Mama Mia! Here we go again with water, water, water needed everywhere, so use these tips to become the irrigation queen and water conservation king.
Proper watering now will give your plants the energy for an encore performance in the fall.
Lawns: Water deep but water less often.
Standing with the hose over your toes to hand water the lawn might feel good, but it is unlikely you’ll stand there long enough to get water down to the top 6 inches of soil. The quick shot of water sits near the top and keeps those grassroots from reaching deep to find water.
Instead, water slowly, water deep and water less often. Lawns do not need daily water. Aim for 1 inch of water spread over a week’s time.
Just say no to the low mow, if you want to conserve even more water.
Allow the lawn to grow to 3 inches tall and then remove only one-third of the blade when you mow. A taller lawn shades and cools the soil and helps to shade out weeds.
Leave the grass clippings on the lawn to return organic matter to the soil and hold moisture.
If certain spots of your lawn dry out quickly, this is a most likely a grassroots problem. Dig down and remove the large rocks, clay or hard packed soil that is stopping the roots from reaching moisture deep in the soil.
Poor soil, poor lawn and the solution.
Fall is the time to improve your soil by aerating and adding several inches of topsoil or compost right on top of your old lawn.
Do not do major lawn renovation in August. Late September is a good time to reseed with a drought-resistant Northwest lawn seed mix once the rains return.
Or, if your soil is really thin, remove the old sod and add 2 inches of rich topsoil and till this into the top 6 to 8 inches of the old soil.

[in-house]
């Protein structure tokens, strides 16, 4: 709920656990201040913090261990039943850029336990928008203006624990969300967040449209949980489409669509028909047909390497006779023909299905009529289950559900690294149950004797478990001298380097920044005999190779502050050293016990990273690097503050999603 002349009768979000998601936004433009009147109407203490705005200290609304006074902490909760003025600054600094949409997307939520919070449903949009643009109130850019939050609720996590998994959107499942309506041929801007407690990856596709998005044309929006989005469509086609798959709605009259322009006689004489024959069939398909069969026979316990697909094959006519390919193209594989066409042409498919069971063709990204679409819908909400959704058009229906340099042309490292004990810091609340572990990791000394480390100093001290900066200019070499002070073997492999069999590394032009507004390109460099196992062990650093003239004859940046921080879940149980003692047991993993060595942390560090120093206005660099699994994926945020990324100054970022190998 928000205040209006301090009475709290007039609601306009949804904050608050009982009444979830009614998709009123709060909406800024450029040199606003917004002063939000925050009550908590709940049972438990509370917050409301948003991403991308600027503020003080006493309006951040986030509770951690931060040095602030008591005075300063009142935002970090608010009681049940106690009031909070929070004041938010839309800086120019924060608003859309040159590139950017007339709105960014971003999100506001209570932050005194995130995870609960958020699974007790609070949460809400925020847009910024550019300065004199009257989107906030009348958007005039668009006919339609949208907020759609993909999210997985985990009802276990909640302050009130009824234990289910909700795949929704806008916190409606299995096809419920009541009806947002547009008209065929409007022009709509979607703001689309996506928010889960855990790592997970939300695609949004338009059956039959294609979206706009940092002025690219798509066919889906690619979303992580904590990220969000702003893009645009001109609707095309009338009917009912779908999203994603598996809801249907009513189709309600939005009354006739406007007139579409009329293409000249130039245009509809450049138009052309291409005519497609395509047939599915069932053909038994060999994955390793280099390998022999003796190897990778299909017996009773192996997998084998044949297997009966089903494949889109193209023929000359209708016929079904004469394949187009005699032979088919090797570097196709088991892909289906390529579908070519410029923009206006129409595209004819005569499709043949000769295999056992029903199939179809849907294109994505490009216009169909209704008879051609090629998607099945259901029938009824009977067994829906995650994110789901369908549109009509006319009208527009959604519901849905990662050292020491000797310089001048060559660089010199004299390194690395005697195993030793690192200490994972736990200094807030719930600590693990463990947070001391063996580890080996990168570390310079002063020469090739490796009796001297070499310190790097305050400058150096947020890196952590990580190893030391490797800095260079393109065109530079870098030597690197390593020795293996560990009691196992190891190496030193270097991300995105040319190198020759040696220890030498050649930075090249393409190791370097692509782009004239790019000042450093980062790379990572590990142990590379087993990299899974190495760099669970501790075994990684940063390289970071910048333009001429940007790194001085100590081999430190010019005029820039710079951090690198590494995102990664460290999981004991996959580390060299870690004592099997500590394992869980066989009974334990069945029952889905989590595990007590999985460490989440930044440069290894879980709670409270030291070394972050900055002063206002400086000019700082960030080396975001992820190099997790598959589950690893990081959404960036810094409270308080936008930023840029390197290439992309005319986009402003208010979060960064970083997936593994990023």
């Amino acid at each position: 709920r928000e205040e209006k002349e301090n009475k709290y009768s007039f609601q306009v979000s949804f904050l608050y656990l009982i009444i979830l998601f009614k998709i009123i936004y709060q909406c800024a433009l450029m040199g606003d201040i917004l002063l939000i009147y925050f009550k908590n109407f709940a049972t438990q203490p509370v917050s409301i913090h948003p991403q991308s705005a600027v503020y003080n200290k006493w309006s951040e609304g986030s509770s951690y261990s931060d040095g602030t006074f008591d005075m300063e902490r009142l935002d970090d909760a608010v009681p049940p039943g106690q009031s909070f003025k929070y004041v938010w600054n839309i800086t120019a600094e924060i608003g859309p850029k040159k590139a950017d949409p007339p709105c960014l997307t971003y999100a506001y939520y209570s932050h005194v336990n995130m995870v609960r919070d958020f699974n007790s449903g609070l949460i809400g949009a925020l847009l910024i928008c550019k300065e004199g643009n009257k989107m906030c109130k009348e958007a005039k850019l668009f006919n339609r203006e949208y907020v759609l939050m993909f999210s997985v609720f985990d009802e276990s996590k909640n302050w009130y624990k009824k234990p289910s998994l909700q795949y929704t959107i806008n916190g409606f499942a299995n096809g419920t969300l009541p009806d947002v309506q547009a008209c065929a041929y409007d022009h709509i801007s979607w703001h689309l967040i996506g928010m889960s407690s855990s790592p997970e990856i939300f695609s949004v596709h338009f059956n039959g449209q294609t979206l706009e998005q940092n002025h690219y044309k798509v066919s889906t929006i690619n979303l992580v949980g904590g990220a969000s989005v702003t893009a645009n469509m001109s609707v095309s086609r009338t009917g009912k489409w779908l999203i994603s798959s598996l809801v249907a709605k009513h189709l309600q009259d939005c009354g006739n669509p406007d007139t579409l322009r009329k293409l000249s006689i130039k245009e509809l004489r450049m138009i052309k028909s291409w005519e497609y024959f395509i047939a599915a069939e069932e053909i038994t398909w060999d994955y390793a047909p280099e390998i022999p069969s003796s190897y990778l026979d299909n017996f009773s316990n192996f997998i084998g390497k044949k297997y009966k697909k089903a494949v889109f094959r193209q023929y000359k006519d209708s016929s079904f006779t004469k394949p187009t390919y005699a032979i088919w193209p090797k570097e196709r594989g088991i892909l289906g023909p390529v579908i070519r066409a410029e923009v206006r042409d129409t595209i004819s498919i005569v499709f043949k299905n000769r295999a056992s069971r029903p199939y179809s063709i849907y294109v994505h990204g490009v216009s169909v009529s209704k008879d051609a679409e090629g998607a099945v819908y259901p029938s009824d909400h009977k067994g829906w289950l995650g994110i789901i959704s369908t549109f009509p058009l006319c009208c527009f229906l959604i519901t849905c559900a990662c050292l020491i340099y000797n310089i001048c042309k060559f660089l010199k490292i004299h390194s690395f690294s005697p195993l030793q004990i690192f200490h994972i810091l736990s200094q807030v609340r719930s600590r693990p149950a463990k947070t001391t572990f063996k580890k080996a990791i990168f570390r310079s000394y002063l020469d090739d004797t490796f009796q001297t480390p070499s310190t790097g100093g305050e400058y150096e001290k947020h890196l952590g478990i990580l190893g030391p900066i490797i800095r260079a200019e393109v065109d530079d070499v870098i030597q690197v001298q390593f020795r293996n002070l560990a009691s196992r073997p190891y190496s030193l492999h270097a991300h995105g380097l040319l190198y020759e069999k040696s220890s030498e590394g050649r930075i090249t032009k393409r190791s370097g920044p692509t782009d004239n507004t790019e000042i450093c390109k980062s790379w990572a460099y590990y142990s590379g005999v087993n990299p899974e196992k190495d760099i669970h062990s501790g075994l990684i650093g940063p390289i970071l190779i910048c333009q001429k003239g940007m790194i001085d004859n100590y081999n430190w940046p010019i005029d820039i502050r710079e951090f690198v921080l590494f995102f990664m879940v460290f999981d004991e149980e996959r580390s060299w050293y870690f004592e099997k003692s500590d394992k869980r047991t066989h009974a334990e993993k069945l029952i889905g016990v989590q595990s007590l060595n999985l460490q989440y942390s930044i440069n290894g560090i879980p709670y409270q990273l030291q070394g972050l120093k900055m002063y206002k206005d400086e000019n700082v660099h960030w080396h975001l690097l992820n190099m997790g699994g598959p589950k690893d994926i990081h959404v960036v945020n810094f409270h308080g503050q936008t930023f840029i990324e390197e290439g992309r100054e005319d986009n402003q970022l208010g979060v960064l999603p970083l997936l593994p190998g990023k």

A drastic renovation like this takes lots of money, time and research to find quality topsoil. Professional landscapers in your area might be your best source of good soil and great seed.
The payoff to putting in the work to improve your soil is having one of those amazing lawns that can stay green all summer on rainfall alone. This happens when grass is grown on 18 inches of rich soil.
Soils like this are most often found in the Kent, Sumner and Puyallup Valley.
Poor soil, poor lawn another solution.
You can’t fight Mother Nature, so give up trying to keep your lawn green if the soil is hard packed, clay, thin or full of rocks.
It might be more practical (and cost effective) to just allow the lawn to “go golden” every summer and then watch as it returns to green once the season changes.
Another option is to replace your traditional lawn with a lawn-free alternative. A front yard courtyard or garden of pathways and raised beds can be the answer to no more mowing and a lot less water.
As for what plants will thrive best with little summer water? You’ll have to wait until next week.